Mead argues that humans similarly live in a conversation of gestures, but that our conversation also includes significant symbols. Significant symbols, he states, are gestures that arouse in us the same feelings that they are meant to arouse in those they are directed at. With significant symbols, Mead argues, we take the perspective of others toward the symbol as our own, like when we learn to feel patriotism when looking at the national flag or when we take the perspective of both buyer and seller into account when bargaining over the price of a commodity. Once internalized, significant symbols are also what allow thinking—a silent conversation with ourselves in which we think over and through multiple perspectives to address a problem or issue.


For Mead, what we call our sense of self stems from the human ability to be self-conscious, to take ourselves as objects of experience. A sense of self, he argues, only arises as we begin taking the perspectives of others toward ourselves, internalizing them as our own perspective and viewpoint on “who I am.” The self, then, is an emergent product of social experience. Only by being able to take others’ perspectives can we gain a viewpoint from outside of our own egos from which to think about and evaluate our personal identities.

“We divide ourselves up in all sorts of different selves with reference to our acquaintances. We discuss politics with one and religion with another. There are all sorts of different selves answering to all sorts of different social reactions. It is the social process itself that is responsible for the appearance of the self; it is not there as a self apart from this type of experience. A multiple personality is in a certain sense normal, as I have just pointed out”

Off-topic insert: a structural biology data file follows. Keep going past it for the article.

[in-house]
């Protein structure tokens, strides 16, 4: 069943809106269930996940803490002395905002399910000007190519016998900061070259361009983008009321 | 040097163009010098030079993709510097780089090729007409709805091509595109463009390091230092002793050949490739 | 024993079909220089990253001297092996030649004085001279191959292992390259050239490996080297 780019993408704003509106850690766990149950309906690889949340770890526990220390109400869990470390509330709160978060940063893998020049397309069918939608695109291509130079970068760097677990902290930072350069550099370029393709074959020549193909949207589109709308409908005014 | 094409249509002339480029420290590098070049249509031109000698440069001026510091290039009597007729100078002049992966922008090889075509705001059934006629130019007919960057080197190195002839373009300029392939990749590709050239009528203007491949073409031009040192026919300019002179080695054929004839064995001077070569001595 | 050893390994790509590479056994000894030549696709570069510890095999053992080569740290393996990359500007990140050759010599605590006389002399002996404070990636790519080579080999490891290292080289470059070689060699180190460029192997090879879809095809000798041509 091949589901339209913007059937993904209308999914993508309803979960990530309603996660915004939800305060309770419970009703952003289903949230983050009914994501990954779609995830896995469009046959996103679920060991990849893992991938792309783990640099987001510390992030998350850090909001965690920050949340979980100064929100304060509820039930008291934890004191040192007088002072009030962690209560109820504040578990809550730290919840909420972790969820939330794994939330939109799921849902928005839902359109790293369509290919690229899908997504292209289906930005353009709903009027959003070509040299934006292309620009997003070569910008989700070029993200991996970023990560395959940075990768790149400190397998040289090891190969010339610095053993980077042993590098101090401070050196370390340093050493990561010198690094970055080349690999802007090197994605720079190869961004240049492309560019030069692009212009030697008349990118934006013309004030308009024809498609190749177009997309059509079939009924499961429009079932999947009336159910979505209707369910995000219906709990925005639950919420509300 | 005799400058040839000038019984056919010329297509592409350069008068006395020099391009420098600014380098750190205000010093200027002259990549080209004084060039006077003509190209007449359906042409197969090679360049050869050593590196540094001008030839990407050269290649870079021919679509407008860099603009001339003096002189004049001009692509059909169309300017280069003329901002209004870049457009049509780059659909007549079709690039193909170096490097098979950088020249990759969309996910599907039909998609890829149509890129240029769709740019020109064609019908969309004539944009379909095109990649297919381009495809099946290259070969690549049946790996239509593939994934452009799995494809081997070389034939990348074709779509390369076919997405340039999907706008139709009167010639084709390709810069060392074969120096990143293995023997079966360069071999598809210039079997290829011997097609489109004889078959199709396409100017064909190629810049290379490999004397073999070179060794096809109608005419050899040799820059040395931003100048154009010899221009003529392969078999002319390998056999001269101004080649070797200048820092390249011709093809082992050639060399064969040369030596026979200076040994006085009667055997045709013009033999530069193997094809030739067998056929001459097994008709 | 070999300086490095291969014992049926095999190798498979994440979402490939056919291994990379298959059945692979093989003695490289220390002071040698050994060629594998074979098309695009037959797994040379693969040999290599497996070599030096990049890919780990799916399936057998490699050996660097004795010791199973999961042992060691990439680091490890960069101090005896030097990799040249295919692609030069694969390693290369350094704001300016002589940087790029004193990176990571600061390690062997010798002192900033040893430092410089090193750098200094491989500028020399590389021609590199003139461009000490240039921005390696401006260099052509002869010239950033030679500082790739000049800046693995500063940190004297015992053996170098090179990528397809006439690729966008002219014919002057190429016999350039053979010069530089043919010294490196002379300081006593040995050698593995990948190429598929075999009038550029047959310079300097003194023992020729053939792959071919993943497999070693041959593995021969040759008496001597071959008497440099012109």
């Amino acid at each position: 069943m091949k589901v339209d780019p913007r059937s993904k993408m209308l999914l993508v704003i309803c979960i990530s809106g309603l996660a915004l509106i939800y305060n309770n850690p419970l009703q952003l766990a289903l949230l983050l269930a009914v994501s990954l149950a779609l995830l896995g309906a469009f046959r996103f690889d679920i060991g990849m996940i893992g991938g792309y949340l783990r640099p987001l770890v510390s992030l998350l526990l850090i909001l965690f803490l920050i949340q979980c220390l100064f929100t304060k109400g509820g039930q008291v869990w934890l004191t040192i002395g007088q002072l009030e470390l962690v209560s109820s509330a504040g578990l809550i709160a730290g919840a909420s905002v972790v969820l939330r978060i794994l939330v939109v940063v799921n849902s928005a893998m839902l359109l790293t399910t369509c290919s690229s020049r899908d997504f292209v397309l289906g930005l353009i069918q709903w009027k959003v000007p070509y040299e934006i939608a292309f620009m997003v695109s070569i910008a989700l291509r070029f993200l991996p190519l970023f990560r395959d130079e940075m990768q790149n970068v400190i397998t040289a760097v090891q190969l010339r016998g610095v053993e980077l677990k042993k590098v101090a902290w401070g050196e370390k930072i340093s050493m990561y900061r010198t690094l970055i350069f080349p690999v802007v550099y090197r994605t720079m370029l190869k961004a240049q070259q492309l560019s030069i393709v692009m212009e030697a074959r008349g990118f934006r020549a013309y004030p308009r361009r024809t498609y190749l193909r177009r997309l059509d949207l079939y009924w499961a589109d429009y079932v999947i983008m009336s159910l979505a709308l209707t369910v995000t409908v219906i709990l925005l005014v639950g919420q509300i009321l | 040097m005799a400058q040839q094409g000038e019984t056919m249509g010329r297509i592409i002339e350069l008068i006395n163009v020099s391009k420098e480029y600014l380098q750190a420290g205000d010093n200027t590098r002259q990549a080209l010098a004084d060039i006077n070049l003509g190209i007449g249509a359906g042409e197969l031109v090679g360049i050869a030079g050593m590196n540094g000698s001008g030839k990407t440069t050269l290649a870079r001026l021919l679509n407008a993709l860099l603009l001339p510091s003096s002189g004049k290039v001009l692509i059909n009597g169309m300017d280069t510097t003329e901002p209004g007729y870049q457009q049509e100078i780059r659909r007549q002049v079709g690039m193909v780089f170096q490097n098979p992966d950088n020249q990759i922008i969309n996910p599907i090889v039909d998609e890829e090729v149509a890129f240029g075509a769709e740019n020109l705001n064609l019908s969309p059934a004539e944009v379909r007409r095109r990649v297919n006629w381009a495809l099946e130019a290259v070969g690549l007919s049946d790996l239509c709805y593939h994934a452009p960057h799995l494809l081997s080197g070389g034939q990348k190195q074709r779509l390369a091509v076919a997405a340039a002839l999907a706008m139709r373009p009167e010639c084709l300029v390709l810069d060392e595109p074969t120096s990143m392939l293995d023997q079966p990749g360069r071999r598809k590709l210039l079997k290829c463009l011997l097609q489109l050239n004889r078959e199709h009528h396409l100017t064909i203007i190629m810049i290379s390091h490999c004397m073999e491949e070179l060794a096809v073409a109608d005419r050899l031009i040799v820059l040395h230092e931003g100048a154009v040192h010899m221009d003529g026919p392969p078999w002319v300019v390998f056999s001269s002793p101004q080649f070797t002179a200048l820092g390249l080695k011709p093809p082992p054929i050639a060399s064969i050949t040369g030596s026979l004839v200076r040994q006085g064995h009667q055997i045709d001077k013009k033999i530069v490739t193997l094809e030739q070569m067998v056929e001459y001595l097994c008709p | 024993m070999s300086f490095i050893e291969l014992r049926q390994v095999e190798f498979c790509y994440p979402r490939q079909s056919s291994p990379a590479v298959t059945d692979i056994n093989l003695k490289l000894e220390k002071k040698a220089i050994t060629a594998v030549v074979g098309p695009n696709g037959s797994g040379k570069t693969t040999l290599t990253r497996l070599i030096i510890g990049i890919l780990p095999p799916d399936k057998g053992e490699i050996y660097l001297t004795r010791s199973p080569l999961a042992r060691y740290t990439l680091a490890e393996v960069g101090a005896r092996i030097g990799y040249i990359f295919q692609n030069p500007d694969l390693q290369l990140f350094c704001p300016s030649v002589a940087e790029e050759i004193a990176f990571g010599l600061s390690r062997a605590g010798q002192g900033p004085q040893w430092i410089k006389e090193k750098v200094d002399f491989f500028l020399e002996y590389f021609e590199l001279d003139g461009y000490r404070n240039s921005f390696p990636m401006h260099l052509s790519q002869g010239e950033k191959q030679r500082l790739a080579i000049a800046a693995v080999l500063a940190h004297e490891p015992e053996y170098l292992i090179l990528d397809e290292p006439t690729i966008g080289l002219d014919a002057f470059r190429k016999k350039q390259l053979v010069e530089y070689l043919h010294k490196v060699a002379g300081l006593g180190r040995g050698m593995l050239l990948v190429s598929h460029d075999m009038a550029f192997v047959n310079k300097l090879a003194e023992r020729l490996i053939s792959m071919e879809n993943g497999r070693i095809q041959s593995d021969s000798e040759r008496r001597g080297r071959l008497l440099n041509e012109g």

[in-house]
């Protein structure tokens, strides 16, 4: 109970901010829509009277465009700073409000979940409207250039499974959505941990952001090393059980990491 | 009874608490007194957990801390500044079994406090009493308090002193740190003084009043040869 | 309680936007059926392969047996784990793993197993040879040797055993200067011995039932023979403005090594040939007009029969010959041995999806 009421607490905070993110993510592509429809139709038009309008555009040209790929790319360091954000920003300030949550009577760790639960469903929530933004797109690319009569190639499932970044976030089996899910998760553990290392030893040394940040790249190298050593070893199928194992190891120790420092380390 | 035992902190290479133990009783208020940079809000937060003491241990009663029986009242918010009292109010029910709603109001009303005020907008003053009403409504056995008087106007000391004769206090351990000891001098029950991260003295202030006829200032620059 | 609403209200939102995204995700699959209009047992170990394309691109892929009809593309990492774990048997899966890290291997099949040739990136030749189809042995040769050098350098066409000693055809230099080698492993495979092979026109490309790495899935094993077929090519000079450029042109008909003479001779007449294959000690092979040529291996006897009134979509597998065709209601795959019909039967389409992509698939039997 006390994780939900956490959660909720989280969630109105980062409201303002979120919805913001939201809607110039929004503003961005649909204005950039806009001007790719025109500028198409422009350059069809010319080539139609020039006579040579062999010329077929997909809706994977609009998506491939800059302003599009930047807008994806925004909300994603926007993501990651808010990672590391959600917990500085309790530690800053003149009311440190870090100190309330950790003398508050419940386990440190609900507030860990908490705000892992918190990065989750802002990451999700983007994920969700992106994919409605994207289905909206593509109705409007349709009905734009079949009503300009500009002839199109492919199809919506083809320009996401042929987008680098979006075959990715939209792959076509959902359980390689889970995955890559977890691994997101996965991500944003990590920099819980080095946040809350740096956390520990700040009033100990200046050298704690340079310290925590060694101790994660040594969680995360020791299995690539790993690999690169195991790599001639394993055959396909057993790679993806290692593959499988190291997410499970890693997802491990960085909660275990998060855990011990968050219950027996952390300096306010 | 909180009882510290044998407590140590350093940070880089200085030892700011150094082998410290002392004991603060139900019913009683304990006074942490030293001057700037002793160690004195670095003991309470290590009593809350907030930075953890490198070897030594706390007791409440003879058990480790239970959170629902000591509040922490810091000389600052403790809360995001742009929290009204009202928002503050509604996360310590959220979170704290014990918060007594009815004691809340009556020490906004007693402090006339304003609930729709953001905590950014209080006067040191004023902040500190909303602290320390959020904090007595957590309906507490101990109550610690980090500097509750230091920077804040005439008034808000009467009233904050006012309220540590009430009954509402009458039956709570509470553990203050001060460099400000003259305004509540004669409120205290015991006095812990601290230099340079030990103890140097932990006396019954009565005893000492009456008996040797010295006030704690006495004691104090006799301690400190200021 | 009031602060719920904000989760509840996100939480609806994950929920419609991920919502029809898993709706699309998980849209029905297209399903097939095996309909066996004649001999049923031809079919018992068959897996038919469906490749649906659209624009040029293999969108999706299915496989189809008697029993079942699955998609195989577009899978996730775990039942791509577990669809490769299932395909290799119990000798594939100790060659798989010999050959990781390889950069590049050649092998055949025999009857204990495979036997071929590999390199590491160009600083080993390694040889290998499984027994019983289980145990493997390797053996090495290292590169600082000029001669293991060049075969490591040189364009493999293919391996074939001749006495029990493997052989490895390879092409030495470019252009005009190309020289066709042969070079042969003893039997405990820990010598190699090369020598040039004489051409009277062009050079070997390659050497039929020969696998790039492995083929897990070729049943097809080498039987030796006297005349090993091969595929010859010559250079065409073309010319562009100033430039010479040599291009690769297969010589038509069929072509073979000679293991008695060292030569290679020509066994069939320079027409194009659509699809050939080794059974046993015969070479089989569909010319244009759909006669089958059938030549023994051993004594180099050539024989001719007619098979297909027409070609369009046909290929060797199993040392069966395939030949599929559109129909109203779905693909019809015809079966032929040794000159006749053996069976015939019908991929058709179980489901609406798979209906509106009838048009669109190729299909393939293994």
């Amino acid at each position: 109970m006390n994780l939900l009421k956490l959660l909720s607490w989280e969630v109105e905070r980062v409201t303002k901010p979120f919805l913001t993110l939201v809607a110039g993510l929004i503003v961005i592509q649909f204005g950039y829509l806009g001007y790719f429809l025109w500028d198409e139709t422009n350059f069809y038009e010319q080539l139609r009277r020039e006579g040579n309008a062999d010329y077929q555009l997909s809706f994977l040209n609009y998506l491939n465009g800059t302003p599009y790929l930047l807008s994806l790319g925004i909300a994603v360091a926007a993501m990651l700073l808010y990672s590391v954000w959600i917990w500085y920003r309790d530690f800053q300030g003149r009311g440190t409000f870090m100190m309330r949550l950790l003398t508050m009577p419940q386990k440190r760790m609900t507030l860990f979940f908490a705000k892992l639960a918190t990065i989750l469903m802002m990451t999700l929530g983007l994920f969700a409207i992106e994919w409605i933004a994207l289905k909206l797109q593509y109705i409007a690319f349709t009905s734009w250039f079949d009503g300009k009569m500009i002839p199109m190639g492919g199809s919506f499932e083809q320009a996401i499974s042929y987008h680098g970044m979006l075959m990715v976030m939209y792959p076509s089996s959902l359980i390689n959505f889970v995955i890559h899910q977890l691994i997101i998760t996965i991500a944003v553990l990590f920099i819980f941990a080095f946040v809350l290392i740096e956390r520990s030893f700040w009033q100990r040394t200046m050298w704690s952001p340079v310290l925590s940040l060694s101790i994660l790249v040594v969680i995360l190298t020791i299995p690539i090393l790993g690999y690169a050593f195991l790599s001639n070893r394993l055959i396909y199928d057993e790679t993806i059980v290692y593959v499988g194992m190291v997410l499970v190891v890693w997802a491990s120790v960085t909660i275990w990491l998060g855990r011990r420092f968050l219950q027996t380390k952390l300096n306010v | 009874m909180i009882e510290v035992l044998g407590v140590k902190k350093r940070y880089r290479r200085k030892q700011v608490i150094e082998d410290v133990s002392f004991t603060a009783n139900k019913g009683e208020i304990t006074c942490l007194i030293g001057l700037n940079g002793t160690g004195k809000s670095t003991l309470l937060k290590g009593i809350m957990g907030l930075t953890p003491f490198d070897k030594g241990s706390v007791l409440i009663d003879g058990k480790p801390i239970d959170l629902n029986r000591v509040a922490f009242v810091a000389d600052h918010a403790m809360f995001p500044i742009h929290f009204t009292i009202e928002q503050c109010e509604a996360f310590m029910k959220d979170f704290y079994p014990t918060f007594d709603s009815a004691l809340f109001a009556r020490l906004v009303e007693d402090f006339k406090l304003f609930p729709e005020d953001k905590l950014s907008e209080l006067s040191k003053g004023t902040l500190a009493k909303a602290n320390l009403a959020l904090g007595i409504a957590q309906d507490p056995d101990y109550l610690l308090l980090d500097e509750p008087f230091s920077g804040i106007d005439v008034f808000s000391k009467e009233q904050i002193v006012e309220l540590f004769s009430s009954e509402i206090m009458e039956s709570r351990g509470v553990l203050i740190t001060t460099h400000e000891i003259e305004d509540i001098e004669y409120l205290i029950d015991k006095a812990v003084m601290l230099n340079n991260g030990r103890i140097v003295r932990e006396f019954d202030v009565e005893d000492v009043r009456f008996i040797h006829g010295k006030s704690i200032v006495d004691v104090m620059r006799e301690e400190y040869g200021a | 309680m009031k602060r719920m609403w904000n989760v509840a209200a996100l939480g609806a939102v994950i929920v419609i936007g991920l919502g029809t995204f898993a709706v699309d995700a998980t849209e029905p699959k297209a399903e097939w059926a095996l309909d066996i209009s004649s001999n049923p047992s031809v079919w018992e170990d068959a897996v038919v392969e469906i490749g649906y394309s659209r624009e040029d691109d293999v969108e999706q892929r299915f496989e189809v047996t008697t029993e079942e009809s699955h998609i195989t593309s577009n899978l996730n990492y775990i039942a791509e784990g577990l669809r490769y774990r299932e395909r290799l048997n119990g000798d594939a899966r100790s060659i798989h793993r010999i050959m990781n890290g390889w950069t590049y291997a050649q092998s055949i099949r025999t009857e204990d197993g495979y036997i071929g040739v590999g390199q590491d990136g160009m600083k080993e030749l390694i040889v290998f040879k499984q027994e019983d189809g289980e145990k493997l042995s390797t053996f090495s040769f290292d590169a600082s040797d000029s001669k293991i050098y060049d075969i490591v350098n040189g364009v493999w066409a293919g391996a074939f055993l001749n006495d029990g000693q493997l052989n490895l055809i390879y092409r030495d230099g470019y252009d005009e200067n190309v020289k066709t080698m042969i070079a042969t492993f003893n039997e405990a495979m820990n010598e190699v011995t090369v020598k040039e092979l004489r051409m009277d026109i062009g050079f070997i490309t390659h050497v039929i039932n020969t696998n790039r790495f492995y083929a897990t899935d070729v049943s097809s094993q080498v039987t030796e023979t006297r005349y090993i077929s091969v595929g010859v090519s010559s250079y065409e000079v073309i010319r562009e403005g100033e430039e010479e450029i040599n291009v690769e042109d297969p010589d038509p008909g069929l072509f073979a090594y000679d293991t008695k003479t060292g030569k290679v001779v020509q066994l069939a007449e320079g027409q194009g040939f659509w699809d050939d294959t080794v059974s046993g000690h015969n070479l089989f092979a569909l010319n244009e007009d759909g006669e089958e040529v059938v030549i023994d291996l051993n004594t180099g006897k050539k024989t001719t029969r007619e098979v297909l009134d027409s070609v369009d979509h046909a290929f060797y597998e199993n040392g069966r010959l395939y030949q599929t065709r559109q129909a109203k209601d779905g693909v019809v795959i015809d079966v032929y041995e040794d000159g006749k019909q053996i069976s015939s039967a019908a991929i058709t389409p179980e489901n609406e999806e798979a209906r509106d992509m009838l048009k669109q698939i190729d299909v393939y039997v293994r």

The “I” and the “Me

Central to Mead’s theory of the self are the concepts of the “I” and the “Me.” While it’s tempting to think of the “I” and the “Me” as two separate parts of the self, in Mead’s thinking, it’s more accurate to see the “I” and the “Me” as a dynamic relationship that actually forms what we call the self. The self, in other words, is the relationship between the “I” and “Me.” The “Me” is the internalization of others’ perspectives on ourselves—the perspective we get of ourselves from how others treat us (as a man, for example, or an “at-risk youth”). The “I,” then, is the part of us that responds to these internalized attitudes—how, for example, we act based on others’ perspectives of us as a man or a troubled youth. The perspectives of the “I” and the “Me” may sometimes fuse, Mead argues, but often the “I” acts creatively in response to the “Me,” conforming to the “Me,” to be sure, but rarely in a total way.

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As mentioned above, while never writing a book, Mead was still a prolific writer. The “Mead Project” is a great online web resource to find a large amount of Mead’s writings. Check it out at:

Mead’s ideas came to inspire an entirely new perspective on self and society called “symbolic interactionism.” You can learn more about how symbolic interactionists study social life by going online or to your library and checking out this journal:

or by reading sociologist Herbert Blumer’s foundational book on symbolic interactionism:

Hans Joas is one of the leading social theorists in the world today and has been greatly influenced by pragmatist thinkers like William James, John Dewey, and, of course, George Herbert Mead. If you want a deeper appreciation of Mead’s work and its relevance for social theory today, check out Joas’s book G. H. Mead: A Contemporary Re-examination of His Thought: